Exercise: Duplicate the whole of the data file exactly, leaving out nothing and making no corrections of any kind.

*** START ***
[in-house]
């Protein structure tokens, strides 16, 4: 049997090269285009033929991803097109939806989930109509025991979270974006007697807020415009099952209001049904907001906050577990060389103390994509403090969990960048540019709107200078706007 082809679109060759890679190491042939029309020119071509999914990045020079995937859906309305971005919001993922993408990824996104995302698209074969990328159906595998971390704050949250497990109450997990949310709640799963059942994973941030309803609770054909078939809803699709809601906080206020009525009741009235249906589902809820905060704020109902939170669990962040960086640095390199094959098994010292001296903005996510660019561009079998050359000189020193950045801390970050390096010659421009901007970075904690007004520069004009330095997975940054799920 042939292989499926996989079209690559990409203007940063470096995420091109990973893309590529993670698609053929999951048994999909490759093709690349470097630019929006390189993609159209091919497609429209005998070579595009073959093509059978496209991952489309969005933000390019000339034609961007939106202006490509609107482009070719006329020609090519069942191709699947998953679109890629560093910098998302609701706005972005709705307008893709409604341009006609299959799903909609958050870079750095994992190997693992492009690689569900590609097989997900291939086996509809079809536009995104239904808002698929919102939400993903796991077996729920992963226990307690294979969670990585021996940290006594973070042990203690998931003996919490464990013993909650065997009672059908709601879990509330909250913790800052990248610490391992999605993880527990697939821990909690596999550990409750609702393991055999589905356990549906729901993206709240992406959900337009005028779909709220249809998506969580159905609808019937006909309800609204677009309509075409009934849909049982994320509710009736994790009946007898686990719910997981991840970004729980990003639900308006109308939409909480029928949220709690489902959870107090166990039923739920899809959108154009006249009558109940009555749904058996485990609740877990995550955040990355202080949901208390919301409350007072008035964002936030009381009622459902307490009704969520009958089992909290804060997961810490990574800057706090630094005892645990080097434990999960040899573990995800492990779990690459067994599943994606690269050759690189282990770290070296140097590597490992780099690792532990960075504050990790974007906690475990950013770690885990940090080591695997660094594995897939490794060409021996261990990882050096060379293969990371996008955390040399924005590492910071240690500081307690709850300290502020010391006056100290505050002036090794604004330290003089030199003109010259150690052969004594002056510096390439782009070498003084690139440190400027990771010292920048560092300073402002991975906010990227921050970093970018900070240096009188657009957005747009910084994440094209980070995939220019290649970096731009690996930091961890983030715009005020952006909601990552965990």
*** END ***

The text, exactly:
[in-house]
């Protein structure tokens, strides 16, 4: 049997090269285009033929991803097109939806989930109509025991979270974006007697807020415009099952209001049904907001906050577990060389103390994509403090969990960048540019709107200078706007 082809679109060759890679190491042939029309020119071509999914990045020079995937859906309305971005919001993922993408990824996104995302698209074969990328159906595998971390704050949250497990109450997990949310709640799963059942994973941030309803609770054909078939809803699709809601906080206020009525009741009235249906589902809820905060704020109902939170669990962040960086640095390199094959098994010292001296903005996510660019561009079998050359000189020193950045801390970050390096010659421009901007970075904690007004520069004009330095997975940054799920 042939292989499926996989079209690559990409203007940063470096995420091109990973893309590529993670698609053929999951048994999909490759093709690349470097630019929006390189993609159209091919497609429209005998070579595009073959093509059978496209991952489309969005933000390019000339034609961007939106202006490509609107482009070719006329020609090519069942191709699947998953679109890629560093910098998302609701706005972005709705307008893709409604341009006609299959799903909609958050870079750095994992190997693992492009690689569900590609097989997900291939086996509809079809536009995104239904808002698929919102939400993903796991077996729920992963226990307690294979969670990585021996940290006594973070042990203690998931003996919490464990013993909650065997009672059908709601879990509330909250913790800052990248610490391992999605993880527990697939821990909690596999550990409750609702393991055999589905356990549906729901993206709240992406959900337009005028779909709220249809998506969580159905609808019937006909309800609204677009309509075409009934849909049982994320509710009736994790009946007898686990719910997981991840970004729980990003639900308006109308939409909480029928949220709690489902959870107090166990039923739920899809959108154009006249009558109940009555749904058996485990609740877990995550955040990355202080949901208390919301409350007072008035964002936030009381009622459902307490009704969520009958089992909290804060997961810490990574800057706090630094005892645990080097434990999960040899573990995800492990779990690459067994599943994606690269050759690189282990770290070296140097590597490992780099690792532990960075504050990790974007906690475990950013770690885990940090080591695997660094594995897939490794060409021996261990990882050096060379293969990371996008955390040399924005590492910071240690500081307690709850300290502020010391006056100290505050002036090794604004330290003089030199003109010259150690052969004594002056510096390439782009070498003084690139440190400027990771010292920048560092300073402002991975906010990227921050970093970018900070240096009188657009957005747009910084994440094209980070995939220019290649970096731009690996930091961890983030715009005020952006909601990552965990």